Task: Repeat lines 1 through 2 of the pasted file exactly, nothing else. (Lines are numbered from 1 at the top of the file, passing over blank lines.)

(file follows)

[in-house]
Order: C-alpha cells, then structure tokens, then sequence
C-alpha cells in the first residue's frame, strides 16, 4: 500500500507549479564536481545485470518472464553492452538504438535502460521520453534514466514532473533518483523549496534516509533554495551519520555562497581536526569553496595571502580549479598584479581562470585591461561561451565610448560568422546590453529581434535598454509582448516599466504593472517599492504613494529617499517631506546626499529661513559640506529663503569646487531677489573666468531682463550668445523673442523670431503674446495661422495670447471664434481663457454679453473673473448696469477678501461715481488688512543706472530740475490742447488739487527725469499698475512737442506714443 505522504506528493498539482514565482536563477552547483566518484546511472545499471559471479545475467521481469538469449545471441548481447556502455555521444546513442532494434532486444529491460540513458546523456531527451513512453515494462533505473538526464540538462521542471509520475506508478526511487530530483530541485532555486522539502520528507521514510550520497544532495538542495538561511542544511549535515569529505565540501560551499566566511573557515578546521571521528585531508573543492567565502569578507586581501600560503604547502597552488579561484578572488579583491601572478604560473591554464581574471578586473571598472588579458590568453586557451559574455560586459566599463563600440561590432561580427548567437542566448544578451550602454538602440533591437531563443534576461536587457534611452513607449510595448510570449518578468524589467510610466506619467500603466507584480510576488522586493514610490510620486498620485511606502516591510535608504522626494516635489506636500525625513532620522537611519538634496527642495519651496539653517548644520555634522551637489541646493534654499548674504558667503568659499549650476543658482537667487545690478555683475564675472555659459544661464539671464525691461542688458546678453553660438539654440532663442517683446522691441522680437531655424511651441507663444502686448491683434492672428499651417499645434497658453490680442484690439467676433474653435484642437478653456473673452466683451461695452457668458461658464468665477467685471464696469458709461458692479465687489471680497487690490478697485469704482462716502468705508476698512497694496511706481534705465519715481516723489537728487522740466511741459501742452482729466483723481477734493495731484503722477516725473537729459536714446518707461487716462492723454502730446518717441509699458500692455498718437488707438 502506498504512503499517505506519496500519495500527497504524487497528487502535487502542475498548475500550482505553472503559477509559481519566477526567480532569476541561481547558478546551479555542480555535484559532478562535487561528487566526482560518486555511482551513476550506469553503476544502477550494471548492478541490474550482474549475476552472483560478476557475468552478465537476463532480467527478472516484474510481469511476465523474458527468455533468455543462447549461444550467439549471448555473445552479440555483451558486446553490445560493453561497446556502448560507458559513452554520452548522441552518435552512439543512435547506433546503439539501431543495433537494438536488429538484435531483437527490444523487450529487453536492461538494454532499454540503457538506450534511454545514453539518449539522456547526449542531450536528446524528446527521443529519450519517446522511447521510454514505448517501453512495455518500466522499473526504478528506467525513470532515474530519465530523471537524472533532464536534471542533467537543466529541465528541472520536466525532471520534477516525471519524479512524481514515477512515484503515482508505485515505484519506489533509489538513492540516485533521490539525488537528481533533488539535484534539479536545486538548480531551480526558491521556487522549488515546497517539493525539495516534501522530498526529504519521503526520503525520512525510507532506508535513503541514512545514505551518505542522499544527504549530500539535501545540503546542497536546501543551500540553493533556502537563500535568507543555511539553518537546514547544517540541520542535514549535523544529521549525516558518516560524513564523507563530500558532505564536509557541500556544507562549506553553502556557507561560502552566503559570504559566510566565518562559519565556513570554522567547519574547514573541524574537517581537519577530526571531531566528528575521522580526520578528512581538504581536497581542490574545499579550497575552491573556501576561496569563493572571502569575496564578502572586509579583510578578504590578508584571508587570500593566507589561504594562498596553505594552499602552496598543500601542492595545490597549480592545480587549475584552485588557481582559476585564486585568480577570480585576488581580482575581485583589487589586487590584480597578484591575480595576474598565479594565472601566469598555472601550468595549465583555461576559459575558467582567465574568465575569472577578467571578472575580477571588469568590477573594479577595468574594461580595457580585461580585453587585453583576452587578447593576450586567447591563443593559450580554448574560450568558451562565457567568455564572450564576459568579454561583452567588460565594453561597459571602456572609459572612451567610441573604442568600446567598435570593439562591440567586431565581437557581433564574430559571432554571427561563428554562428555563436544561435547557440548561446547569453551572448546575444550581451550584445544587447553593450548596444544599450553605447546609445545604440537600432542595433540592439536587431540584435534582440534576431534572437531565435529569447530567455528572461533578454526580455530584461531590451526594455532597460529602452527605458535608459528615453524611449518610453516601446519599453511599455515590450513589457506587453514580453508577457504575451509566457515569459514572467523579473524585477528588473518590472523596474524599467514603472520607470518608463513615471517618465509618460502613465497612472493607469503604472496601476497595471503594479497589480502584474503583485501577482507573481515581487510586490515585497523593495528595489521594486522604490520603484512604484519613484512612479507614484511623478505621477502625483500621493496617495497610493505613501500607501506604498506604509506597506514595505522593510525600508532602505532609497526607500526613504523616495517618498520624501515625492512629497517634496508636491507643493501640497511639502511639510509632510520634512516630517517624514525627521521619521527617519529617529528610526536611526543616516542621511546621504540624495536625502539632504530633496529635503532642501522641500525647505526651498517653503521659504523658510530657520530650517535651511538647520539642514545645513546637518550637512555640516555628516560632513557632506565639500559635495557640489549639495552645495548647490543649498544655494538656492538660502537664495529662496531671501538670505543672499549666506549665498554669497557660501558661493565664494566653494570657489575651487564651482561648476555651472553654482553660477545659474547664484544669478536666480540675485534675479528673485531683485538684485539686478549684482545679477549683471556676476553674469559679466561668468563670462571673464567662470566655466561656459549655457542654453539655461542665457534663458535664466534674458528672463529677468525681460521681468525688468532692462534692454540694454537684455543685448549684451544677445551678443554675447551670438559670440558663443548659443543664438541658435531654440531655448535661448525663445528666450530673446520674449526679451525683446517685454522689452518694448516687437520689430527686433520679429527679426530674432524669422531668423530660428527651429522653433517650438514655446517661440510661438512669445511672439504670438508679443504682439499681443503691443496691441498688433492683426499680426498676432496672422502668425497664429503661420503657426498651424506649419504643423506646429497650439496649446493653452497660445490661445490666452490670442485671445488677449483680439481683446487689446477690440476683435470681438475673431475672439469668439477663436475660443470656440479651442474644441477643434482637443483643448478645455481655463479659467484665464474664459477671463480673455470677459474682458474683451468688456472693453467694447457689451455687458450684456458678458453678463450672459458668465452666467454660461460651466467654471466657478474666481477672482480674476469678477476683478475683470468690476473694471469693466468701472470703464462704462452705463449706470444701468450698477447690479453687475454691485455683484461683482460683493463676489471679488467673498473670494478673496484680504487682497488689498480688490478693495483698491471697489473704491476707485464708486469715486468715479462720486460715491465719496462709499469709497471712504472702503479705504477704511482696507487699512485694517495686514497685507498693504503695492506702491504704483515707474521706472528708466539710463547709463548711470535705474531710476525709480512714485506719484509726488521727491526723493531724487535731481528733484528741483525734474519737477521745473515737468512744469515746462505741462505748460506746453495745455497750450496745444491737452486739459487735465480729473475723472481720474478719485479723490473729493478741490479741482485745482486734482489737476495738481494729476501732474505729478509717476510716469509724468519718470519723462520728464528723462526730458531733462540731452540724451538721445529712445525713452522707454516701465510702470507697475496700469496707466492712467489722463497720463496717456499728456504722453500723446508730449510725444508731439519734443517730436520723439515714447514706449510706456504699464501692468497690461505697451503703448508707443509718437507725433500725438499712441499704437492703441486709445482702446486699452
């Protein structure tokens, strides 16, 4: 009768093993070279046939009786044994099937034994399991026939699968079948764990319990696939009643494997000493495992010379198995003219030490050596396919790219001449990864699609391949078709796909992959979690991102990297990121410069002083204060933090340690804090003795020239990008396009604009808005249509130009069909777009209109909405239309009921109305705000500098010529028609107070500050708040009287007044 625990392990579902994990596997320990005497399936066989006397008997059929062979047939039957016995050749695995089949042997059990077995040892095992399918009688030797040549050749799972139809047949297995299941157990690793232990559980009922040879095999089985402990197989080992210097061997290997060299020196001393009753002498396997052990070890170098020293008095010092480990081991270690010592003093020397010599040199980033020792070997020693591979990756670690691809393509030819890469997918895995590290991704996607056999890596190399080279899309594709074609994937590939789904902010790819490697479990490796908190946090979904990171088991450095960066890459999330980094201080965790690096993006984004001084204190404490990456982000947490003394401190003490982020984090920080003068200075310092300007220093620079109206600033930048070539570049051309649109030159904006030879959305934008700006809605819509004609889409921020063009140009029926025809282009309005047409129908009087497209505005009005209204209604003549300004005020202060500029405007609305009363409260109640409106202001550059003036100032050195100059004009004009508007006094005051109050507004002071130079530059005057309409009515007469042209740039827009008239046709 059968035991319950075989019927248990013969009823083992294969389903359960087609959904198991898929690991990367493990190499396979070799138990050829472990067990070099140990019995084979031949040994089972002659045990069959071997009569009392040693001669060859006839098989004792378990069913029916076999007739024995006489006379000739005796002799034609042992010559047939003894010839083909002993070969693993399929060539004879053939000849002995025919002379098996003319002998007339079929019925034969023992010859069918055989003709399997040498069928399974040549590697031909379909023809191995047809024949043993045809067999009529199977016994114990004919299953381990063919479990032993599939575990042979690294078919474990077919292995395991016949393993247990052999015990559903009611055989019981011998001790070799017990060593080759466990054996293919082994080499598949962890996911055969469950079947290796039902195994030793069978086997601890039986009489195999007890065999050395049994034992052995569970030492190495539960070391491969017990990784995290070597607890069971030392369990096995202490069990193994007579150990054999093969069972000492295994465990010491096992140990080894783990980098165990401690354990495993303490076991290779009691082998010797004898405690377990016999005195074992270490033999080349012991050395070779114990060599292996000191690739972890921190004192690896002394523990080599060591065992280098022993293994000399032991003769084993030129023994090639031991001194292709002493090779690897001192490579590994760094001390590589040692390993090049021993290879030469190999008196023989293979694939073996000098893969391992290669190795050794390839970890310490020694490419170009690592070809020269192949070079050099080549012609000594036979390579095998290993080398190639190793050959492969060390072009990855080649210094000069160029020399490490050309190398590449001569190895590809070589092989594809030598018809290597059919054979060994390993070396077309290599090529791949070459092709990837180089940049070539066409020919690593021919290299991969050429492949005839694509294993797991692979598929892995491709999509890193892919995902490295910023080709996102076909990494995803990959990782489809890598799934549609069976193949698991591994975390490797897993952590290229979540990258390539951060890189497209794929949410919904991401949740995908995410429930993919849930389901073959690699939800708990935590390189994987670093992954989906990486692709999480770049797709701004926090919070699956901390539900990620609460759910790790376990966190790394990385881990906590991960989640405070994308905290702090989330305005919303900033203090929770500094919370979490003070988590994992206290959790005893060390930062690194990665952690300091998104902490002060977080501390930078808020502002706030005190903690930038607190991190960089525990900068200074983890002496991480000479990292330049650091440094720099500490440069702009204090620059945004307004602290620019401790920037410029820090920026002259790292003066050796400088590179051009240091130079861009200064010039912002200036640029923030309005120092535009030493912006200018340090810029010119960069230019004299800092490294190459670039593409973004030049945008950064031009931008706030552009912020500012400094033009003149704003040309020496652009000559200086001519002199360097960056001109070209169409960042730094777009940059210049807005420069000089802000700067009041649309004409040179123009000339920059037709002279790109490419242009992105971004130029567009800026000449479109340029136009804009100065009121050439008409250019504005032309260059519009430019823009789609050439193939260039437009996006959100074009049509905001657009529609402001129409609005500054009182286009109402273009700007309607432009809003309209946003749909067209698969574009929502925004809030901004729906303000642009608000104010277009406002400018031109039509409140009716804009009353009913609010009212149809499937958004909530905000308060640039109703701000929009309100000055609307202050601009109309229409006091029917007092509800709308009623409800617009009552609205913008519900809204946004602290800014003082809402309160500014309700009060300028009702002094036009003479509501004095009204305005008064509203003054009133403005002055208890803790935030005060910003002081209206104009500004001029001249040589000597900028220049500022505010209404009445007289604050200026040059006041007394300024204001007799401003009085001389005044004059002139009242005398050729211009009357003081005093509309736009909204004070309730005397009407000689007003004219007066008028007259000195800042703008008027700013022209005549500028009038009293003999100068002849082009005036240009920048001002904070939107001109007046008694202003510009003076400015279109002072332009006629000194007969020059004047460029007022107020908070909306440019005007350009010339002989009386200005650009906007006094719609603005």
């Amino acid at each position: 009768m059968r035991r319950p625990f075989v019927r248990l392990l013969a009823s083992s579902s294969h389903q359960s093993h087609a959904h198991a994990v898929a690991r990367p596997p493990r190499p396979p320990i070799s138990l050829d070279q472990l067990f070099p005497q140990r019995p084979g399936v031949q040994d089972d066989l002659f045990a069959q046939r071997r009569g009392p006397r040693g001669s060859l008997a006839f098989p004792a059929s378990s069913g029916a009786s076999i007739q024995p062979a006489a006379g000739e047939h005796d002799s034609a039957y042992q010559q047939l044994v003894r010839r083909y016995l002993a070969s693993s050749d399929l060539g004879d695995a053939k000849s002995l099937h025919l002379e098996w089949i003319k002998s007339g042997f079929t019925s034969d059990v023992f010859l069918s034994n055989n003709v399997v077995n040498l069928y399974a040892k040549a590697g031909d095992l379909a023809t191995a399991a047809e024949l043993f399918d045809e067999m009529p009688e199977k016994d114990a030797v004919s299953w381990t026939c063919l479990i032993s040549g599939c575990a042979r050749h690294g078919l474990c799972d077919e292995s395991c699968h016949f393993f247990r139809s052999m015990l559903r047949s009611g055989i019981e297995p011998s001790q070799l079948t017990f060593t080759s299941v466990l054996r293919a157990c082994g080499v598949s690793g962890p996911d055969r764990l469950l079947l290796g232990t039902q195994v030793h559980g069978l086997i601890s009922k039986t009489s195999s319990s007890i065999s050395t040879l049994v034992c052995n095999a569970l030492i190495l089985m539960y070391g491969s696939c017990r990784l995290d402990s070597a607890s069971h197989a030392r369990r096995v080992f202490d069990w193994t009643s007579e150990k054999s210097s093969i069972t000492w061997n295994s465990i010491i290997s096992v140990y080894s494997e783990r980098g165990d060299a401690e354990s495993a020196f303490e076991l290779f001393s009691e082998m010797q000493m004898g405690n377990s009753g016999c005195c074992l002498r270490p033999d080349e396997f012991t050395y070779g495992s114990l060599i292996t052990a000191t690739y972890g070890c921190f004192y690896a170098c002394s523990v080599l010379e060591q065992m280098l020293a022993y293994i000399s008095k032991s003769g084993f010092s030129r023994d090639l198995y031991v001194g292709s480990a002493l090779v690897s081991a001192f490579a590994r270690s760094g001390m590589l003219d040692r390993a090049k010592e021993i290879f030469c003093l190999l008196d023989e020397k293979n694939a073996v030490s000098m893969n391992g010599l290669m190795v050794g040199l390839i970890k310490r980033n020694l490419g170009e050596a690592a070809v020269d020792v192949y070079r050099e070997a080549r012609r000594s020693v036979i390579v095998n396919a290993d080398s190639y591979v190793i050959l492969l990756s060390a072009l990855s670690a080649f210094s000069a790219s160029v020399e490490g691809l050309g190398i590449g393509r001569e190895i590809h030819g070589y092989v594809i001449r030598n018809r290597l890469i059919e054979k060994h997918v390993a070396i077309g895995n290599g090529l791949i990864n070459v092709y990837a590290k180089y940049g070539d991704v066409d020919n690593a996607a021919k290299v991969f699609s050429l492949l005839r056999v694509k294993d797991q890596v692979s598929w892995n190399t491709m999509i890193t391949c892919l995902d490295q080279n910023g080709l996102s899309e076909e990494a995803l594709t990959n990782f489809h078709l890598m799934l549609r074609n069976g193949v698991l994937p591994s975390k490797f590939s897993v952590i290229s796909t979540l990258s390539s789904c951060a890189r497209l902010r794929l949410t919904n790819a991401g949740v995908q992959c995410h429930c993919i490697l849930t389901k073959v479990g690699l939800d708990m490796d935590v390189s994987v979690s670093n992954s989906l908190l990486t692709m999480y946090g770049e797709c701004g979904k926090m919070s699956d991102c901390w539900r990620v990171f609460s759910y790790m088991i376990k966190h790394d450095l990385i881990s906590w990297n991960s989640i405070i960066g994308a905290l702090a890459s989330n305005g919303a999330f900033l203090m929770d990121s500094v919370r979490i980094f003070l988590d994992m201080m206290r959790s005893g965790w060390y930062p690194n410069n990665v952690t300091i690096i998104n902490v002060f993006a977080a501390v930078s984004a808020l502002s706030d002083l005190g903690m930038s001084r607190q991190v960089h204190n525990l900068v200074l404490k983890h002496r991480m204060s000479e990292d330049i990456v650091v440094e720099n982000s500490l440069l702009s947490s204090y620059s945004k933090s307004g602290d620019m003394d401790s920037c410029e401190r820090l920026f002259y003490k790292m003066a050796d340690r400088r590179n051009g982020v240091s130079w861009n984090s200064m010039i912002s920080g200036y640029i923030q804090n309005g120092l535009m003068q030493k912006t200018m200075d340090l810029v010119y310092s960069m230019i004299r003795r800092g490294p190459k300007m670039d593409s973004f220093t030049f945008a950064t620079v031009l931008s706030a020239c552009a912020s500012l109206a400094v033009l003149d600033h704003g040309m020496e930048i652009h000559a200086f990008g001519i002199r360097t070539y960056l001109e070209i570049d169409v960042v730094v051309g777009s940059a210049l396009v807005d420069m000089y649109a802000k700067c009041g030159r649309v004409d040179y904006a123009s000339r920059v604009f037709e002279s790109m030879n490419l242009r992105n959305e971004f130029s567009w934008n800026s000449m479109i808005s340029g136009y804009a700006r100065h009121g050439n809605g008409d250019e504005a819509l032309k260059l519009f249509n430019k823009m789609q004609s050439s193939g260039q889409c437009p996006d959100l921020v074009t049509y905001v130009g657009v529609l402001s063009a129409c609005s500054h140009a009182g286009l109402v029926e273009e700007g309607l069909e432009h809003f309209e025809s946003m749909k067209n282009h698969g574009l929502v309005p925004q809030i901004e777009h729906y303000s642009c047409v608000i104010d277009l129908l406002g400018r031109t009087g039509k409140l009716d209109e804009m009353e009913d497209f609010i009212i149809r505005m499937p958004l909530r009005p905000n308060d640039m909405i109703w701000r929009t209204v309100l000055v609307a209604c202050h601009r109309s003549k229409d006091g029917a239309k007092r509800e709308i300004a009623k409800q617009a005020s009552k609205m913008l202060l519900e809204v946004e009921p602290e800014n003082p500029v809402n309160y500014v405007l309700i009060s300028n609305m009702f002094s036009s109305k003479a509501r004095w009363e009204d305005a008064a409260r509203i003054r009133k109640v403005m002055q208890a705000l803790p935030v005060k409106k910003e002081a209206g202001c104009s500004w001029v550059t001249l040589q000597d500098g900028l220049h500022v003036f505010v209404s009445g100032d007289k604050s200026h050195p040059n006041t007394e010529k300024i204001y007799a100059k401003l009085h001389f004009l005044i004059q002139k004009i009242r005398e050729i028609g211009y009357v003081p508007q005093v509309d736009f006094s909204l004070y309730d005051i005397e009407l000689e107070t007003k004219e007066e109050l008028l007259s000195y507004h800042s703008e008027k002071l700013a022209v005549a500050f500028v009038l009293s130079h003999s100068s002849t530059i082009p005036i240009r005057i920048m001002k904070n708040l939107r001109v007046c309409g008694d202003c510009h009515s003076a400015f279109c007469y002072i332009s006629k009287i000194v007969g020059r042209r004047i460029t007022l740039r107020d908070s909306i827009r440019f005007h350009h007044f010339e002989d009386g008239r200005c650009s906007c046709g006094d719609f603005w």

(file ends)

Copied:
[in-house]
Order: C-alpha cells, then structure tokens, then sequence